The guild is for camaraderie, insurance, and social distinction according to one's profession or craft. A wizards' guild offers many benefits for its members, both social and arcane-oriented. If a wizard dies an untimely death, then the guild insures proper burial and a stipend for the widow and children left behind. For members wealthy enough to afford coming back, the guild can ensure the member's return. In larger cities with wealthy guilds, the guild can grant access to research facilities, laboratories, special materials, and spell components. Where else can a wizard safely find the snake off a medusa's head, even if he has to pay the outrageous guild price? Other possibilities are shared magical learning, spell trading, and lend/lease magic items. Holiday feasts and theater productions must be a riot at the guildhall, and the types of songs wizards sing after pitchers of ale are legendary. Wizards also enjoy the settled ease of knowing someone understands them when they say over cards, "Yes, I tried to reverse the metamagic field by polarizing the phlogiston; unfortunately, upon opening the box, I found the cat dead."

The guild acts as a police force for its craft, both on guild members and on outsiders within the guild's territory. If there is a wizards' guild in a city, being a member of the guild is not a luxury; it is a prerequisite. As with other professional and craft guilds, membership is compulsory to practice wizardry in the city, which includes casting spells for others, selling wizardly services, and making magic items for sale. Unauthorized practitioners risk retribution by the guild if word leaks out. This does not mean that it does not happen; it just means that guilds have a socially and legally supported right to pursue such transgressors.

The guild also creates its regulations and bylaws. Any number of restrictions may be a part of a wizards' guild. Though the particular laws of any given wizards' guilds are campaign specific, here are a few ideas. Wizards' guilds limit who can make what magical items. They restrict what level of spells a wizard can cast for hire, depending on level or status in the guild. They regulate the prices at which wizards sell magic items, potions, scrolls, or spells they cast from memory. They determine who can create new spells and what new spells are created. They determine who becomes a wizard, through controlling membership and taking on apprentices. They even create codes of conduct for foreign wizards who enter the city. They create specializations within the guild, like battle wizards, caravan wizards, research wizards, and production wizards.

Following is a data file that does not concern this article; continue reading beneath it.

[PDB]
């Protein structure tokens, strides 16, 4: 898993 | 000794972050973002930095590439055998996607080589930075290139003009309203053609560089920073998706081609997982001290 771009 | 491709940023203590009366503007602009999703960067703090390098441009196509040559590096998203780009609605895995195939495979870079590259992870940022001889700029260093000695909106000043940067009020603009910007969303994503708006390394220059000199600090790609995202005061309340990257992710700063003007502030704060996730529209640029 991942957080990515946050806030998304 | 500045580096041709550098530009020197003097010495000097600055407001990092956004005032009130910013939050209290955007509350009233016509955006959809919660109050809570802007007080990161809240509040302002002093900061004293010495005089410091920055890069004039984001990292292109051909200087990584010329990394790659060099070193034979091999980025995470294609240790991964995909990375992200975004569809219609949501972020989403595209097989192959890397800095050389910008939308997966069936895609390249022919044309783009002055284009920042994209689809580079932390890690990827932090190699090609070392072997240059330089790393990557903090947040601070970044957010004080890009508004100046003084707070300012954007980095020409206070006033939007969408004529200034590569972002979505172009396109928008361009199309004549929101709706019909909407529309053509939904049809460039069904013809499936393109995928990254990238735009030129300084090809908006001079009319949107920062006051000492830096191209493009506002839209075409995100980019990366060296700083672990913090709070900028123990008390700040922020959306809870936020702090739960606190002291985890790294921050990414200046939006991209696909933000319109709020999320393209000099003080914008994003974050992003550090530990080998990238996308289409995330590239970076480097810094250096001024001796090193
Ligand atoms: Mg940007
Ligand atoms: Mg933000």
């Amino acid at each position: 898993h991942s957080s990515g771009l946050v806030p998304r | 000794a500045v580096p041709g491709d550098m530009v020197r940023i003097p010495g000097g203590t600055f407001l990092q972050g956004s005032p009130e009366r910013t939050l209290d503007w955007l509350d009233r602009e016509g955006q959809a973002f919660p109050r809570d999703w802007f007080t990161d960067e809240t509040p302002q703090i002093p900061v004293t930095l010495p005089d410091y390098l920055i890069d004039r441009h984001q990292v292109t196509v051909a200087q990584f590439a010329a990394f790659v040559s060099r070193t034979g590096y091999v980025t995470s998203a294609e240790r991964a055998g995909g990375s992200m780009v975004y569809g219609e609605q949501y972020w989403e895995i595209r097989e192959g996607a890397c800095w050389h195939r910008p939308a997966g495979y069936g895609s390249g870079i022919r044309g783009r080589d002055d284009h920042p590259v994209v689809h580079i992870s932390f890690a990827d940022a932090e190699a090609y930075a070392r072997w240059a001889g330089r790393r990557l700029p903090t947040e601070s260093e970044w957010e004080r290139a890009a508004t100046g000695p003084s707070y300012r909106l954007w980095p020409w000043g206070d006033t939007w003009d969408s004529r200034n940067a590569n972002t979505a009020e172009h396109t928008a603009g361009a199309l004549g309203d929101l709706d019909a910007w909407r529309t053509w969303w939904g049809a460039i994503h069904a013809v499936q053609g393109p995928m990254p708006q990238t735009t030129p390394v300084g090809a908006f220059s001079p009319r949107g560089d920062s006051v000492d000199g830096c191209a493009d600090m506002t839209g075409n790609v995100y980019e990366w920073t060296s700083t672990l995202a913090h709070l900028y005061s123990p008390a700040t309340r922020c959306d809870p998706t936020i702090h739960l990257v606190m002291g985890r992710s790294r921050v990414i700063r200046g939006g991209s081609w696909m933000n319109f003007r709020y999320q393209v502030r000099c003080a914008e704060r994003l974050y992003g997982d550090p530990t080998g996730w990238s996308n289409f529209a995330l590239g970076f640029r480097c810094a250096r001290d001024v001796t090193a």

However, with guild membership comes guild obligation. Service, magic items, scrolls, potions, research, spells, unique components, or plain coin cover membership fees and other payments. The combination of payments depends on the particular guild. The guild itself has feudal obligations it must fulfill. The amount of comparative power the guild holds, the lord or city council that gives the guild a charter, and the arrangements made with other groups determine the feudal obligations a wizards' guild owes to other groups and power centers in the city. It is important to remember that despite the camaraderie and rules for self-policing, wizards' guilds have just as much internecine fighting, backstabbing, individual power grabs, systematic rule-breaking, and dirty play as any other magical medieval guild. Although lords may grant a city the right to form a wizard's guild, they will never relinquish control over their rights of magical taxation and service, unless physically forced otherwise.

Wizards' guilds are potentially one of the most powerful groups in a city. Such organizations have the magical power, and most likely the wealth, to compete against other guilds and power centers for attention and influence. Wizards provide magic that improves crime solving, intelligence gathering, and diplomacy. Wizards' guilds are full of learned men and their comprehensive libraries, facilities held in high esteem as places of learning and prominent architecture. A city's wizards' guild is immensely useful in places where military concerns are strong, or in times of war.

In smaller communities, it is possible to have an arcane guild, opening the guild concept to sorcerers and bards, but such an organization is unlikely where enough learned wizards gather and look down upon their unlearned and undisciplined arcane counterparts.
 
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Conaill

First Post
The Merchants Guild

Quote from A Magical Medieval Society:

Merchant Guilds
All cities have a merchant guild, even the earliest of magical medieval cities. Merchant guilds usually develop before any other guilds. Socially, they rank above craft guilds, though craftsmen may belong to the merchant guild. In absence of a city council, the merchant guild acts as the city council. They negotiate rights, taxes, and rents with the town lord, make municipal bylaws, and pick city officials. If there is a city council, prominent merchant guild members are almost always members of the council.